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(RT) -- During its investigation into misconduct and sexual harassment on the part of Drug Enforcement Administration agents, the Justice Department found that eight out 14 agents had wrongly received merit bonuses or time off ranging from $1,500 to nearly $32,000.

Such rewards are in violation of the DEA’s own policy.

None of the 14 DEA employees involved in … misconduct incidents … received promotions, but in ten instances, eight of the 14 employees received bonuses or awards contrary to DEA policy,” said the DoJ Office of the Inspector General audit of DEA rewards and awards. The report was released on Thursday.

DEA policy prohibits employees from receiving promotions, awards, or other favorable personnel actions for a period of three years after being subject to discipline for misconduct, or while an investigation is pending, according to the report.

The amount of the bonuses ranged from $1,500 to nearly $32,000. The DEA regional director, who handled the misconduct internally rather than reporting it to the Office of Professional Responsibility (OPR), received a $31,938.80 bonus in May 2013.

The director himself became the subject of an OPR investigation, but was punished with only a “counseling session.”

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According to the OIG report, one special agent was alleged to have patronized prostitutes and frequented brothels while posted overseas. He was ultimately cleared of the matter, but received a $2,000 performance bonus and two award nominations while under DoJ investigation In another example, a special agent, who also allegedly visited prostitutes and frequented brothels while posted overseas, apparently entertained prostitutes in his government-leased quarters on a frequent basis. Moreover, he reportedly assaulted a prostitute on one occasion. Despite receiving a 14-day suspension and being named in the misconduct investigation, he “received a performance award of $1,500.” In addition, an assistant regional director stationed overseas allegedly “made numerous inappropriate sexual comments; asked [an assistant] to watch pornographic movies, and, among other allegations, routinely threw items, yelled at employees, and used other vulgarities in the office and at official functions.” The individual ultimately received a letter of reprimand. “We also found three instances in which there was no documentation reflecting the basis for going forward with a favorable personnel action under these circumstances and seven instances in which the DEA followed policy for these employees,” the OIG said.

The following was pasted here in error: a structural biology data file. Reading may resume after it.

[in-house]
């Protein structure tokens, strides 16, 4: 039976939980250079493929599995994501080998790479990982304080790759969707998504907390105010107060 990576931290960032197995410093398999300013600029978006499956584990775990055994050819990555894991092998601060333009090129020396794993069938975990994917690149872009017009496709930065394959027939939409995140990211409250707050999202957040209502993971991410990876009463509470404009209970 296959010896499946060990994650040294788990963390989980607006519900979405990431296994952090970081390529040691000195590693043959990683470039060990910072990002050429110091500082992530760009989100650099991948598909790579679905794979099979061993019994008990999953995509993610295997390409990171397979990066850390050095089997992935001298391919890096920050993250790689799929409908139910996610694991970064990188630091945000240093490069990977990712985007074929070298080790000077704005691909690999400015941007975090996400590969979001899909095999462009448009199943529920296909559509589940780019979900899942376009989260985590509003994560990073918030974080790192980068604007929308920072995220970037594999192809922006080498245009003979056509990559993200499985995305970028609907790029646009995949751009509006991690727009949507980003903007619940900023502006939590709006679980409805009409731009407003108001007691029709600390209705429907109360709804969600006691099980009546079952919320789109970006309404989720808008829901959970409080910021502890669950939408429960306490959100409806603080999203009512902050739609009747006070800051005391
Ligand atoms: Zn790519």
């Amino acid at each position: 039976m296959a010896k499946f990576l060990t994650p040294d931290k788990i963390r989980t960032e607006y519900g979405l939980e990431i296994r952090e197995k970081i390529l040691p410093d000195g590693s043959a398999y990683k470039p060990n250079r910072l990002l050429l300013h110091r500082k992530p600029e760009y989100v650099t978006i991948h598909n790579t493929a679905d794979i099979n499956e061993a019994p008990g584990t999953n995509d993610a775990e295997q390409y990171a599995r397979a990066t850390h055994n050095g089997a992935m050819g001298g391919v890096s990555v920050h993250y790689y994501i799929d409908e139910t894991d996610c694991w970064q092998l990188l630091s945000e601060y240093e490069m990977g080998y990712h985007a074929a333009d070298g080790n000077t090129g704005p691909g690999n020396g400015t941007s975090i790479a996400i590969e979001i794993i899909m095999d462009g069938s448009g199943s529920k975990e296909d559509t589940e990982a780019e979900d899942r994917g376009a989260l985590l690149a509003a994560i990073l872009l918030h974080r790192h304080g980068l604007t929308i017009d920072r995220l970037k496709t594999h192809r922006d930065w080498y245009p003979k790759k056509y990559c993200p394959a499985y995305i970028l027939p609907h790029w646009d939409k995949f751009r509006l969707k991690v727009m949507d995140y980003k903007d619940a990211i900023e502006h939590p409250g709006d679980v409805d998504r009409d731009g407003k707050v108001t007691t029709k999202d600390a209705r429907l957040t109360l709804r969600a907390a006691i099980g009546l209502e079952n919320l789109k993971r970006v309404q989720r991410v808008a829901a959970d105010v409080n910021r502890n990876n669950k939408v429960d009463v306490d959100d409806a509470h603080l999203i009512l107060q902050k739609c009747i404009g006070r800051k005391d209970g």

House Judiciary Committee Chairman Bob Goodlatte (R-Virginia) asked the OIG to find out whether agents involved in the prostitution scandal had been promoted or received bonuses. Goodlatte told The Washington Free Beacon that the OIG’s findings were troubling.

Today’s Inspector General report raises serious concerns about the disciplinary process at the Drug Enforcement Administration,” Goodlatte said. “Not only did the agents involved in sexual misconduct outlined in a previous report escape appropriate punishment, the majority of them received bonuses or other work perks.”

The latest findings come as the DoJ is reviewing sexual harassment and misconduct allegations involving 14 DEA agents involved in three incidents taking place between 2005 and 2012.

A separate report on the DEA’s handling of “sex party” allegations was released in March. The DoJ reported agents had taken part in overseas drug-and-sex parties that were sometimes even funded by drug cartels.

Following that disclosure, the DoJ issued a memo banning all personnel from “soliciting, procuring, or accepting commercial sex,” whether on or off duty and “regardless of whether the activity is legal or tolerated in a particular jurisdiction, foreign or domestic.” The report didn’t name the country, but Politico reported the activities had taken place in Colombia.

The report attracted the attention of Congress, which subjected then-DEA administrator Michele Leonhart to a grilling over how her agency had handled the allegation. She resigned in May.

The DEA has the “largest international footprint” of any US federal law enforcement agency, with 833 employees permanently assigned to 86 foreign offices in 67 countries, including 459 Special Agents as of 2014.